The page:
David Harrison speaks about “When Languages Die”
from Anthropology.net by Kambiz Kamrani
About 9 months ago, I shared some news of language extinction and the conservation efforts of K. David Harrison and David Anderson.
Harrison suggests that while curating a language is critical to the conservation, understanding the folk taxonomy, a.k.a. the folksonomy, is also imperative. He brings up examples of different single word terms to refer to different reindeer in some Siberian languages. When translated, these single words unravel into elaborate, information packed phrases. He uses that to explain how often times there is a lot of local knowledge hidden lesser spoken language, that can span millennia. Harrison advocates that other researchers entertain the possibility that languages are an untapped resource for knowledge.
But to do that, a restructuring of how we consider discovery is needed. We, as academics, are largely stuck in this colonial paradigm of how discovery is approached. Many zoologists, botanists, even anthropologists and archaeologists discover new things without absorbing native knowledge. It is an awfully imperial way of looking about it, if Western culture doesn’t know about it the rest of the world never know about it! But who’s to say local peoples didn’t know about a certain plant or animal for ages prior to the “Western discovery”? We need people to acknowledge the vast body of knowledge out there, locked in indigenous, endangered languages.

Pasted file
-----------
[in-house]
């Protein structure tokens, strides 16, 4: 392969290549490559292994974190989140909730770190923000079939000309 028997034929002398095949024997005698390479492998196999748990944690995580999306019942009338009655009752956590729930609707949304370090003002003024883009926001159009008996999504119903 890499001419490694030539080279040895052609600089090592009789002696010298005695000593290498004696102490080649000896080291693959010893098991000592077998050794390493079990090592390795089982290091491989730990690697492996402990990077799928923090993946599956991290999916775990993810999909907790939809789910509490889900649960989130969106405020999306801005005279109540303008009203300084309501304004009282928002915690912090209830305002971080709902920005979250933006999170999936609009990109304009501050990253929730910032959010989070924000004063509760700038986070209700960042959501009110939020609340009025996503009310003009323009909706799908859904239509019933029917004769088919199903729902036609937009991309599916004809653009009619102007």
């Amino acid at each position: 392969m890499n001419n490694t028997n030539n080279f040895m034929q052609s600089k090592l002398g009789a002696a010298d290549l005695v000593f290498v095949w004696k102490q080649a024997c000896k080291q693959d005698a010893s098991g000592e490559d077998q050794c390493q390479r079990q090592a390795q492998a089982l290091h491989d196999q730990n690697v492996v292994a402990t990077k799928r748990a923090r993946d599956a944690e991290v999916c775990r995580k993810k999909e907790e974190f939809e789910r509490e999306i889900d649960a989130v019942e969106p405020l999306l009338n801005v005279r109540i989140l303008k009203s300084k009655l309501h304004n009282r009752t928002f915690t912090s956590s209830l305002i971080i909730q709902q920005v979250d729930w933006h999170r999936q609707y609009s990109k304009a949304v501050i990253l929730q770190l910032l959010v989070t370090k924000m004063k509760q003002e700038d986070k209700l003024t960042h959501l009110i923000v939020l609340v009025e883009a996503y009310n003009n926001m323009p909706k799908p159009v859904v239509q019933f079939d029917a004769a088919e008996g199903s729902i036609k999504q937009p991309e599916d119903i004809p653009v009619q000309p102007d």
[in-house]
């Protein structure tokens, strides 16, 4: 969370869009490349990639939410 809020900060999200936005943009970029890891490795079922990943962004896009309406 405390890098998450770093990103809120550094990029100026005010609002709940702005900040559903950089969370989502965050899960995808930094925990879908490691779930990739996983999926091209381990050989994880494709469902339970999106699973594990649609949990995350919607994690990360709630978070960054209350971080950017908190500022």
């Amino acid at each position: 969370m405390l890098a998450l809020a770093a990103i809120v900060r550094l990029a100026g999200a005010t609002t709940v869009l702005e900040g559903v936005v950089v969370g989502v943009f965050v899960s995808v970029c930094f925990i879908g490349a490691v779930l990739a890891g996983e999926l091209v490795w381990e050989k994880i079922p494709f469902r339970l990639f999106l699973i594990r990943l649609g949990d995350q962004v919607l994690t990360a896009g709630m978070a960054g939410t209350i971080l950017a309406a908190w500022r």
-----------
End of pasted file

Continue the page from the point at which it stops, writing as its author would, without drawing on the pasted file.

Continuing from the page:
Harrison wraps up his talk emphasizing how language is an infinite system, and I couldn’t agree with him more. He’s put particular consideration on local knowledge, but there is also a lot of knowledge that can be extracted from language — such as human migrations, which will have gaping holes if languages are allowed to erode at the rates they are now.